Interested in how professional services will be impacted by AI, both who is adopting it and what the results are? If you’re asking any of these questions, let us know so we can help guide you through this maze.
If you are a startup vendor looking to pitch to law firms, accountancy practices, or consultancies, then you need to head to Alternative AI for Professional Services this November 27th in London. As an event partner, we are offering you an exclusive discount for an exhibition package for startups priced at £249.
To register to become an exhibitor please contact Steve.Parrott@alternativeevents.co.uk and mention CognitionX. I will be chairing the Education Session with PWC and Thomson Reuters. Looking forward to seeing you there!
The site is unveiling a new smart reply feature in its messaging app, which gives users prompts with different phrases to use while they are chatting to keep the conversation flowing.
The feature is launching in English first in LinkedIn’s mobile app and on desktop. LinkedIn says that it plans to roll it out to more languages sometime in the future. And users can opt out of the smart reply feature in their settings. They are now using more AI tools like machine learning and more sophisticated natural language processing to be able to understand the gist of a conversation and how to help keep it going.
Currently, workers spend only 44% of their time on their primary duties, mainly because email, meetings, and non-essential tasks take up the bulk of their working week.
Cloud-based enterprise work management solutions provider Workfront released a report showing that US workers are largely optimistic about the impact automation will have in the workplace. They found that 82% of respondents expressed excitement at the chance “to learn new things as the workforce moves toward more automation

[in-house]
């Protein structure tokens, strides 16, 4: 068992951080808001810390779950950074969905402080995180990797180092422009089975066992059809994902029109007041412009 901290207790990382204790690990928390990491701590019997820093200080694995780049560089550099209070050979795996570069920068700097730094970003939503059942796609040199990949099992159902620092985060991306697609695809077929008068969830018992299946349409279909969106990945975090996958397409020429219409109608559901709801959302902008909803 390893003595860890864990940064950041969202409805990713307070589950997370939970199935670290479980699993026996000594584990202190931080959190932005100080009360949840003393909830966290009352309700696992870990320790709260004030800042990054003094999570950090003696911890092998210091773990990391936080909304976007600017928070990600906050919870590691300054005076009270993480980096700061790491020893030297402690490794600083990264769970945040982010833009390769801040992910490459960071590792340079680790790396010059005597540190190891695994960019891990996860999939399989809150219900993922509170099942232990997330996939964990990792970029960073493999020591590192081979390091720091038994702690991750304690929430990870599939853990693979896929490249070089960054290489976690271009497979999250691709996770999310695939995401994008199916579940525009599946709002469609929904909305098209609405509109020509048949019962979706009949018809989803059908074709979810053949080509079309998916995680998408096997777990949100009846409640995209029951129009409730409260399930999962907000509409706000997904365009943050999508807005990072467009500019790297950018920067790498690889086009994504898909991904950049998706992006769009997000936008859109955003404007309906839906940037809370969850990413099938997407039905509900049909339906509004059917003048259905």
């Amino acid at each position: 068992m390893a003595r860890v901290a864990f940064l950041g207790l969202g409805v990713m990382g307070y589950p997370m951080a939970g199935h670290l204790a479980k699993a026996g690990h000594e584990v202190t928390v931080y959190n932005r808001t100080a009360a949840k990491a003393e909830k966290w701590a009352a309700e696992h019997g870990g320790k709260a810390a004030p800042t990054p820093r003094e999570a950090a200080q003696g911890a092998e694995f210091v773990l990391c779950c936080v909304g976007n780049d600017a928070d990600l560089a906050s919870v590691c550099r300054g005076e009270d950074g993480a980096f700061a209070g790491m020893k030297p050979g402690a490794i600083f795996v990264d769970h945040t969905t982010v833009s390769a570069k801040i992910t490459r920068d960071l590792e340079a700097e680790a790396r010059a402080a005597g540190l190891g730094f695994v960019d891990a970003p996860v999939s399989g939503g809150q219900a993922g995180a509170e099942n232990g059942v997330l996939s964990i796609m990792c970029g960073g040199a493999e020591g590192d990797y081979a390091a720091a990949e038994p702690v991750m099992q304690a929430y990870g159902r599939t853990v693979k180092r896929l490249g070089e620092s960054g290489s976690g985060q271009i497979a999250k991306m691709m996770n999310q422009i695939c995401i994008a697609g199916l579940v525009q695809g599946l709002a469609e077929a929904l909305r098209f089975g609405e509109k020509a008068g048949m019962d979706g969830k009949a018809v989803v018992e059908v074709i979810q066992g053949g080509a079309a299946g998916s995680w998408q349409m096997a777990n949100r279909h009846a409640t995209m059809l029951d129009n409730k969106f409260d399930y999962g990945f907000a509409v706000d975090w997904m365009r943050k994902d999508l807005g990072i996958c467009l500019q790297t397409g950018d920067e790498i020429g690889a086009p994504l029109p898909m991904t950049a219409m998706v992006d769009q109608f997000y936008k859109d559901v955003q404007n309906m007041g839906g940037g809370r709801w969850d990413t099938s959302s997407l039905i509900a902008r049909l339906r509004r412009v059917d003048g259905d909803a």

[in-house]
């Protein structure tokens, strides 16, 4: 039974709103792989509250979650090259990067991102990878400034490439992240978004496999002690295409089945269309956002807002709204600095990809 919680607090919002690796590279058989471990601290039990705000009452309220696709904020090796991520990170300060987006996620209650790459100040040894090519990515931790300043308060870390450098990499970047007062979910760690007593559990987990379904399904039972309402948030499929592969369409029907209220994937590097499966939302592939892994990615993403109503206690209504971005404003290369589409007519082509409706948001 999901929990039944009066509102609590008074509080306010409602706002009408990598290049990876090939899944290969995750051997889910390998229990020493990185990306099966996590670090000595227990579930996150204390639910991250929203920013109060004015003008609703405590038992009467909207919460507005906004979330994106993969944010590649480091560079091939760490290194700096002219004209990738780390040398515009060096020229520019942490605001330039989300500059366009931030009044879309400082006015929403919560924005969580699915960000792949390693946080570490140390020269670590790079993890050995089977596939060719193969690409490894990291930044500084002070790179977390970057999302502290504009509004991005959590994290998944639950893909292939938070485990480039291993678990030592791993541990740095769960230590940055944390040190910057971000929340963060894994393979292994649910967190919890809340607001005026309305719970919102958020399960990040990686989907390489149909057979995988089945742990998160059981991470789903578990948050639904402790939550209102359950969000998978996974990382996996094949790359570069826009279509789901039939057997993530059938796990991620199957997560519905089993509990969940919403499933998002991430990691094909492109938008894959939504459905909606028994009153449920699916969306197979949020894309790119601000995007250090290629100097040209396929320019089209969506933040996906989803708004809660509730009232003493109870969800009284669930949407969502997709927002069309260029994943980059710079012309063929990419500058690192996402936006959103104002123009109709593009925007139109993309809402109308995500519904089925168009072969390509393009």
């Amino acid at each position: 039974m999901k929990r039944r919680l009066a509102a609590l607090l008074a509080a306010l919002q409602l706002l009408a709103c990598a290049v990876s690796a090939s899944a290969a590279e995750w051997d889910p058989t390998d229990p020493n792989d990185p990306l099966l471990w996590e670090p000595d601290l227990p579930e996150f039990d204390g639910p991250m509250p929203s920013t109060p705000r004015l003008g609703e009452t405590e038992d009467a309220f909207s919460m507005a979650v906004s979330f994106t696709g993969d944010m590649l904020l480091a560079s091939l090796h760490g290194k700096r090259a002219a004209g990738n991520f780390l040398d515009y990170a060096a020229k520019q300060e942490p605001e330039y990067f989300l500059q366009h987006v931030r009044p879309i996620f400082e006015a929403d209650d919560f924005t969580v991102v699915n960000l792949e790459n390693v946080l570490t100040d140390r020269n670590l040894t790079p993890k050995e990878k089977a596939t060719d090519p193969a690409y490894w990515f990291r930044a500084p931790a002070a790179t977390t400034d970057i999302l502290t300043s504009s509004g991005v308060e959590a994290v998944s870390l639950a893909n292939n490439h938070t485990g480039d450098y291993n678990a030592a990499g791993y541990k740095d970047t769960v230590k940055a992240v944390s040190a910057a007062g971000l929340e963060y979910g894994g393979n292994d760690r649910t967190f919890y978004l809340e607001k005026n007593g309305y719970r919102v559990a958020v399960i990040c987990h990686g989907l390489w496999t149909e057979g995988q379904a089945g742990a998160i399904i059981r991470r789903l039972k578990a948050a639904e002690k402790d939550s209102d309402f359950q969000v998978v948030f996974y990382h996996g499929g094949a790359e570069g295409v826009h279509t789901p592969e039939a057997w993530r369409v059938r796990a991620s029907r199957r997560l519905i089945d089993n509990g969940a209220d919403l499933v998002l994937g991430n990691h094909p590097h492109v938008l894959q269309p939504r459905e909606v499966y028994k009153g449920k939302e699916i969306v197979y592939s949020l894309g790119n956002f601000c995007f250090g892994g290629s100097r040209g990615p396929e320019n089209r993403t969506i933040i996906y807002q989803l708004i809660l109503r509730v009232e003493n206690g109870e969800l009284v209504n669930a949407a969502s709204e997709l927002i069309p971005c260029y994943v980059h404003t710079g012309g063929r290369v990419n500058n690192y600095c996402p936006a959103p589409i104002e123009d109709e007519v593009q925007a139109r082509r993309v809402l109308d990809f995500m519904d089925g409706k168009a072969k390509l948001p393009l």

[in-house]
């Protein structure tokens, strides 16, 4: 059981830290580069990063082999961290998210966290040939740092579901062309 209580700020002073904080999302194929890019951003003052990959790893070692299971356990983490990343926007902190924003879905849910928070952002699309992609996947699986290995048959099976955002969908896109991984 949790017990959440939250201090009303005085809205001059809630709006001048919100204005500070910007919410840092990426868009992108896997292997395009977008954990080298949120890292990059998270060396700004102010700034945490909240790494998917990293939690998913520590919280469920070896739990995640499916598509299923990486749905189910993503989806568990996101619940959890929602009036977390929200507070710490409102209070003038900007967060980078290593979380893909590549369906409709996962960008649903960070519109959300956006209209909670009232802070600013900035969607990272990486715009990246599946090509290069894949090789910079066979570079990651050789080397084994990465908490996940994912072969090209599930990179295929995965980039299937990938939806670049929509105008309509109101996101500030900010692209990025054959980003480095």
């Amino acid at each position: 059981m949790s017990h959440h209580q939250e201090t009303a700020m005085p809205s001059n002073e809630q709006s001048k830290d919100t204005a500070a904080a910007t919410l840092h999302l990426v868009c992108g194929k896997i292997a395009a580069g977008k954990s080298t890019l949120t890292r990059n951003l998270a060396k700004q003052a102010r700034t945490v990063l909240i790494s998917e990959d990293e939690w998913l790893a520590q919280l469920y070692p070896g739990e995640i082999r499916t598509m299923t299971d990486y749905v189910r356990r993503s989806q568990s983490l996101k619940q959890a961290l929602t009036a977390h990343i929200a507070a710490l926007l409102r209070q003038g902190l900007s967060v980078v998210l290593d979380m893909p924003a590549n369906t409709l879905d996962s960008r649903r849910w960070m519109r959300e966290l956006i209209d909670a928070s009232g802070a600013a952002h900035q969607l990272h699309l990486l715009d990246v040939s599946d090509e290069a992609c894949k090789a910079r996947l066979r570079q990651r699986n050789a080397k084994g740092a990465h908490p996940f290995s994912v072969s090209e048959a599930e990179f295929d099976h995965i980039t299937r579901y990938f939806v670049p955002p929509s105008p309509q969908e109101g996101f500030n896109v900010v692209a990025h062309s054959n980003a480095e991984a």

Persado announced a new feature of its AI-powered marketing software that’s designed to help companies create personalized marketing campaigns for individual customers based on their past engagements.
Called Persado One, the feature builds on the company’s existing software for marketing to consumers. Behavioral data from previous marketing campaigns is used to develop individual emotional profiles, and then generate personalized language for every message based on the profiles. The feature was announced as part of the AI Innovation Showcase at VB Summit 2017. “On average, brands using Persado have seen 49.5 percent more conversions, and the personalization capabilities of Persado One augment those results,” said Assaf Baciu, Persado’s cofounder and senior vice president of product.
Delphi, one of the world’s largest automotive suppliers, is acquiring Boston-based self-driving car startup NuTonomy for an upfront purchase price of $400 million as well as $50 million in earn-outs, the companies announced.
A lobbying group representing top AI companies including Amazon, Facebook, and Google issued a warning to lawmakers on Tuesday: hands off our algorithms.
The Information Technology Industry Council released “AI Principles,” spelling out how governments should approach AI, a technology that lets computers learn by themselves, and what the industry sees as its own responsibilities.Government should “use caution before adopting new laws, regulations or taxes that may